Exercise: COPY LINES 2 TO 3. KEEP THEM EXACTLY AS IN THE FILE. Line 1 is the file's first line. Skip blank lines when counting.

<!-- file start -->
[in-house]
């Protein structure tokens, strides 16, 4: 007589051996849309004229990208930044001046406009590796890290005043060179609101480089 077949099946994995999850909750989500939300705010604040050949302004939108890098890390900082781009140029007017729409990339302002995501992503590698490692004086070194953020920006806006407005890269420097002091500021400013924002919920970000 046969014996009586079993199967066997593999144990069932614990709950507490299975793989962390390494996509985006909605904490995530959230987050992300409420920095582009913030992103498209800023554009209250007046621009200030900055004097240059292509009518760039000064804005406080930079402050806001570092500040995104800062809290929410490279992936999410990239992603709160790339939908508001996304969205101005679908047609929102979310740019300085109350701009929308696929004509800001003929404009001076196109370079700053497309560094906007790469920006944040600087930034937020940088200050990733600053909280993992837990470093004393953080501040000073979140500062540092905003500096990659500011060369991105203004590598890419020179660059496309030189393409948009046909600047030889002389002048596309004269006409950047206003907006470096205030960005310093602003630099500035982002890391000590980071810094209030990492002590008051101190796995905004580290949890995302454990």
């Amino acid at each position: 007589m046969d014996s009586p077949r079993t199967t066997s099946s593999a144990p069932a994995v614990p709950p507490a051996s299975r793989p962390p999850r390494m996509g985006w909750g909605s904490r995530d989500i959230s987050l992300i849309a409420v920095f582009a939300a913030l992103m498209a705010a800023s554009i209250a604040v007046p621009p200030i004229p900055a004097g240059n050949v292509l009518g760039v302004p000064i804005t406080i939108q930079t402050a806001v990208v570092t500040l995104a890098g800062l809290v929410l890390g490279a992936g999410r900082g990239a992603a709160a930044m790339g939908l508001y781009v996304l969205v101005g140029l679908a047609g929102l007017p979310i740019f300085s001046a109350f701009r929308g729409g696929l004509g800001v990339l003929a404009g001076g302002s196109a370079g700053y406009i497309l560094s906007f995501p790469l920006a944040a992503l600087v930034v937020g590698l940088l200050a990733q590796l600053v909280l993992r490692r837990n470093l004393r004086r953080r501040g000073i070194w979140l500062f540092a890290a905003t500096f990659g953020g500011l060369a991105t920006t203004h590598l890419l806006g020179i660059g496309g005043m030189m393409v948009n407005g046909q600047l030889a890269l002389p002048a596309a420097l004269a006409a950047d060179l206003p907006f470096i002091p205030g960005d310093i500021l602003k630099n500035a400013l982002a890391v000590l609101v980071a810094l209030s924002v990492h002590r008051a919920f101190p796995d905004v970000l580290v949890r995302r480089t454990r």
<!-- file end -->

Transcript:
């Protein structure tokens, strides 16, 4: 007589051996849309004229990208930044001046406009590796890290005043060179609101480089 077949099946994995999850909750989500939300705010604040050949302004939108890098890390900082781009140029007017729409990339302002995501992503590698490692004086070194953020920006806006407005890269420097002091500021400013924002919920970000 046969014996009586079993199967066997593999144990069932614990709950507490299975793989962390390494996509985006909605904490995530959230987050992300409420920095582009913030992103498209800023554009209250007046621009200030900055004097240059292509009518760039000064804005406080930079402050806001570092500040995104800062809290929410490279992936999410990239992603709160790339939908508001996304969205101005679908047609929102979310740019300085109350701009929308696929004509800001003929404009001076196109370079700053497309560094906007790469920006944040600087930034937020940088200050990733600053909280993992837990470093004393953080501040000073979140500062540092905003500096990659500011060369991105203004590598890419020179660059496309030189393409948009046909600047030889002389002048596309004269006409950047206003907006470096205030960005310093602003630099500035982002890391000590980071810094209030990492002590008051101190796995905004580290949890995302454990």
């Amino acid at each position: 007589m046969d014996s009586p077949r079993t199967t066997s099946s593999a144990p069932a994995v614990p709950p507490a051996s299975r793989p962390p999850r390494m996509g985006w909750g909605s904490r995530d989500i959230s987050l992300i849309a409420v920095f582009a939300a913030l992103m498209a705010a800023s554009i209250a604040v007046p621009p200030i004229p900055a004097g240059n050949v292509l009518g760039v302004p000064i804005t406080i939108q930079t402050a806001v990208v570092t500040l995104a890098g800062l809290v929410l890390g490279a992936g999410r900082g990239a992603a709160a930044m790339g939908l508001y781009v996304l969205v101005g140029l679908a047609g929102l007017p979310i740019f300085s001046a109350f701009r929308g729409g696929l004509g800001v990339l003929a404009g001076g302002s196109a370079g700053y406009i497309l560094s906007f995501p790469l920006a944040a992503l600087v930034v937020g590698l940088l200050a990733q590796l600053v909280l993992r490692r837990n470093l004393r004086r953080r501040g000073i070194w979140l500062f540092a890290a905003t500096f990659g953020g500011l060369a991105t920006t203004h590598l890419l806006g020179i660059g496309g005043m030189m393409v948009n407005g046909q600047l030889a890269l002389p002048a596309a420097l004269a006409a950047d060179l206003p907006f470096i002091p205030g960005d310093i500021l602003k630099n500035a400013l982002a890391v000590l609101v980071a810094l209030s924002v990492h002590r008051a919920f101190p796995d905004v970000l580290v949890r995302r480089t454990r």